Ripple to face off against Circle, PayPal with new USD stablecoin

Ripple to face off against Circle, PayPal with new USD stablecoin
Fintech/VC/dealsDeFi
“I don’t think winner-take-all is realistic,” David Schwartz, Ripple’s chief technology officer, said of the stablecoin market. Credit: Darren Joseph
  • Ripple is launching a fiat-backed stablecoin.
  • The company plans to integrate the stablecoins with its payments platform to make everyday use easier.
  • It will face off against a wave of players entering the stablecoin space.

Ripple will launch a new stablecoin later this year.

The company behind the XRP Ledger blockchain broke the news on Thursday, betting that integrating it with its payments platform RippleNet will enable users to use it for everyday expenses — eventually, anyway.

Ripple’s new bet comes as the stablecoin space is growing increasingly crowded, leaving the venture to face off against competitors like Circle and PayPal.

“I don’t think winner-take-all is realistic,” David Schwartz, Ripple’s chief technology officer, told DL News. “With institutional adoption, nobody wants to build their business on one partner.”

Crowded space

Stablecoins are one of the few applications of crypto technology to have found traction in the real world.

Last year, Bernstein predicted the $150 million market would balloon to almost $3 trillion by 2028.

Startups and legacy companies alike are scrambling to grab a slice.

Last month, BlackRock launched BUIDL, a tokenised money market on Ethereum; its tokens are valued at $1 apiece.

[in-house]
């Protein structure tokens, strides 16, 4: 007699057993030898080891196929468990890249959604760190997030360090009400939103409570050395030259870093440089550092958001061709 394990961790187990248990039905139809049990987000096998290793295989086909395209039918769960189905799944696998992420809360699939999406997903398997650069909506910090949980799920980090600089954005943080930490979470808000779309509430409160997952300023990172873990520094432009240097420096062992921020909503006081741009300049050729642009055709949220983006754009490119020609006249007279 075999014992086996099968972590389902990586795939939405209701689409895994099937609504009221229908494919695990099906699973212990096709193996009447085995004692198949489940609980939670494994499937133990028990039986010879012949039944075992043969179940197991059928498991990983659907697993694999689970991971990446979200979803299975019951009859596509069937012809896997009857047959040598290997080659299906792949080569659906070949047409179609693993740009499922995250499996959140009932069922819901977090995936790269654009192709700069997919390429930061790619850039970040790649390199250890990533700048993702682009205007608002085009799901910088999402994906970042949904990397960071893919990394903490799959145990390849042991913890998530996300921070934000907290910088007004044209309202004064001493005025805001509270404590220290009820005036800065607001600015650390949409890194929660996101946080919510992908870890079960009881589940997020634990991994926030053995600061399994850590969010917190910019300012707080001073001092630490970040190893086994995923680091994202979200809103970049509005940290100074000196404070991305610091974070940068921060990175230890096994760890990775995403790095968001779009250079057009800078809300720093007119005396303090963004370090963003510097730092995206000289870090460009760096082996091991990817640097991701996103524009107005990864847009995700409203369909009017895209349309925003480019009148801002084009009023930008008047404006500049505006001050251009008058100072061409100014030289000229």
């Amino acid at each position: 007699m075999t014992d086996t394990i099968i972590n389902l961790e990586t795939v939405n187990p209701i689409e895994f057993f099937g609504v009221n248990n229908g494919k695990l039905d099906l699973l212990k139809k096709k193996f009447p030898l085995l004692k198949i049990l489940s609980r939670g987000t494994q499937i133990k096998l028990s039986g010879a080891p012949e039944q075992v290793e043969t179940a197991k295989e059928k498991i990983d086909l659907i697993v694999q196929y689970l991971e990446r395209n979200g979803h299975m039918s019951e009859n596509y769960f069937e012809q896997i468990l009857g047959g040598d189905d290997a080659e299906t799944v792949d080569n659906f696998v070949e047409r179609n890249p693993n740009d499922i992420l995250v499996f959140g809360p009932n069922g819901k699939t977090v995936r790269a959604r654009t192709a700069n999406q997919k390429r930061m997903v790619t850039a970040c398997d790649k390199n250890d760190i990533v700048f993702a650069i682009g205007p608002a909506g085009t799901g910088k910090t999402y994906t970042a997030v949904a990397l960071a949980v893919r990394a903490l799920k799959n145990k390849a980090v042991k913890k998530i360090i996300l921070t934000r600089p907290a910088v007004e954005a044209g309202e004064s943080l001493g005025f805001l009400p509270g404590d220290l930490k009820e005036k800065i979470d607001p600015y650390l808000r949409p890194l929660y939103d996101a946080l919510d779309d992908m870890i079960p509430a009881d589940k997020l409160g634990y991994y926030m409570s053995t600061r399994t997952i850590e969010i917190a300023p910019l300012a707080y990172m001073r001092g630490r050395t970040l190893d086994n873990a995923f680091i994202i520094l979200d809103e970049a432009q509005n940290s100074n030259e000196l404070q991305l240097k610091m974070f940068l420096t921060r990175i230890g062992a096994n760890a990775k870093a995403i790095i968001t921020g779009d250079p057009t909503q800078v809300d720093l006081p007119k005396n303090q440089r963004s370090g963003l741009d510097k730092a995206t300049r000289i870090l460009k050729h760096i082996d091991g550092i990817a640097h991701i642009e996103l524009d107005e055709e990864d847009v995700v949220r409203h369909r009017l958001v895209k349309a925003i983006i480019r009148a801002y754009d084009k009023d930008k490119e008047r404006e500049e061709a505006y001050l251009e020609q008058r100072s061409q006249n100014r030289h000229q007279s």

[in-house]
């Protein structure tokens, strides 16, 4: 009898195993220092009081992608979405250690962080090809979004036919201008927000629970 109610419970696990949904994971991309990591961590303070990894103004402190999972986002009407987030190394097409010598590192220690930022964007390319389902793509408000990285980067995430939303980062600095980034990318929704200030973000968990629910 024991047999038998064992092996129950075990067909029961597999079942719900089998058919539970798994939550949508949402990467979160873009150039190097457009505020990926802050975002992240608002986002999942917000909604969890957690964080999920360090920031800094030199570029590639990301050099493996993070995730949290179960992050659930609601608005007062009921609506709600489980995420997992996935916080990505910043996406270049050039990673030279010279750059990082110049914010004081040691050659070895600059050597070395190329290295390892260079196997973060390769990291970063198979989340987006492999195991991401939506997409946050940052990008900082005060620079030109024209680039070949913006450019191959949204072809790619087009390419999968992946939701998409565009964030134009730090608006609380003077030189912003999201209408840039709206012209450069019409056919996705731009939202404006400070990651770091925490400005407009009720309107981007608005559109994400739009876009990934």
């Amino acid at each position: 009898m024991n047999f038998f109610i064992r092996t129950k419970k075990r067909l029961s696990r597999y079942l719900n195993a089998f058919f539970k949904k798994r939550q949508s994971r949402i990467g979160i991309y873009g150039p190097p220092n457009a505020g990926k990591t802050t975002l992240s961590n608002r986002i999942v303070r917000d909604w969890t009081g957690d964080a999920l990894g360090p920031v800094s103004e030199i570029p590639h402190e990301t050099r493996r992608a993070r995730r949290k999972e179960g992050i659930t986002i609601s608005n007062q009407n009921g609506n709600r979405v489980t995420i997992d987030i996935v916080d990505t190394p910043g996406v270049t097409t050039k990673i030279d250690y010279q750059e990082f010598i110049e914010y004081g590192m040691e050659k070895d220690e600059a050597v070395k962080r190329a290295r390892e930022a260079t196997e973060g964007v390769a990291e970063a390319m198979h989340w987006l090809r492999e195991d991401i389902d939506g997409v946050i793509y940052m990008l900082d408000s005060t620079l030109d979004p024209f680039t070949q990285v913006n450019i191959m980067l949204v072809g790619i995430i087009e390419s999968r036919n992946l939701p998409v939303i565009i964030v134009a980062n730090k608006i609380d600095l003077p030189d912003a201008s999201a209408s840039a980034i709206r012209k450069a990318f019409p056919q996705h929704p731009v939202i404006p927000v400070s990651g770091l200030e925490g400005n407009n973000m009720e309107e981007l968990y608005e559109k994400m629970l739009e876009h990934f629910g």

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With yield hovering around 35%, Ethena’s months-old “synthetic dollar,” USDe, is fast approaching a market capitalisation of $2 billion.

And this week, Agora, a startup led by former Frax developer Nick Van Eck, the son of VanEck founder Jan Van Eck, said it had raised $12 million to build its own fiat-backed stablecoin.

His father’s eponymous firm will manage a fund for the stablecoin’s reserves.

DeFi stalwarts Liquity and Reflexer announced new iterations of existing stablecoins this year.

And last year, DeFi giants Aave and Curve launched their own stablecoins, as did payments behemoth PayPal.

However, using stablecoins is a clunky prospect.

Users typically have to redeem a stablecoin for fiat currency in order to pay for real-world goods and services.

While Ripple’s sales pitch centres around the idea that the RippleNet integration will make everyday transactions smoother, that’s a long-term vision, rather than a feature users can expect at launch, Schwartz said.

Like Circle’s USDC and Tether’s USDT, Ripple’s stablecoin will be backed by US dollar deposits, short-term US Treasuries, and other cash equivalents.

Ripple said its reserves will be audited by a third-party accounting firm and that it will publish monthly attestations.

Another SEC clash

Ripple’s XRP has long been one of the largest cryptocurrencies by total market value. But it’s also mired Ripple in years of litigation against the US Securities and Exchange Commission.

The regulator sued Ripple in 2020, alleging the company’s distribution of XRP was an unregistered security offering.

Ripple scored a partial victory in July, when a judge decided that XRP’s sale on the exchange did not constitute an unregistered security, while sales to sophisticated investors did.

Last month, the SEC said the company has continued to sell its associated XRP token to institutional investors, and asked a federal judge to fine Ripple Labs almost $2 billion.

Aleks Gilbert is DL News’ New York-based DeFi correspondent. You can reach him at aleks@dlnews.com.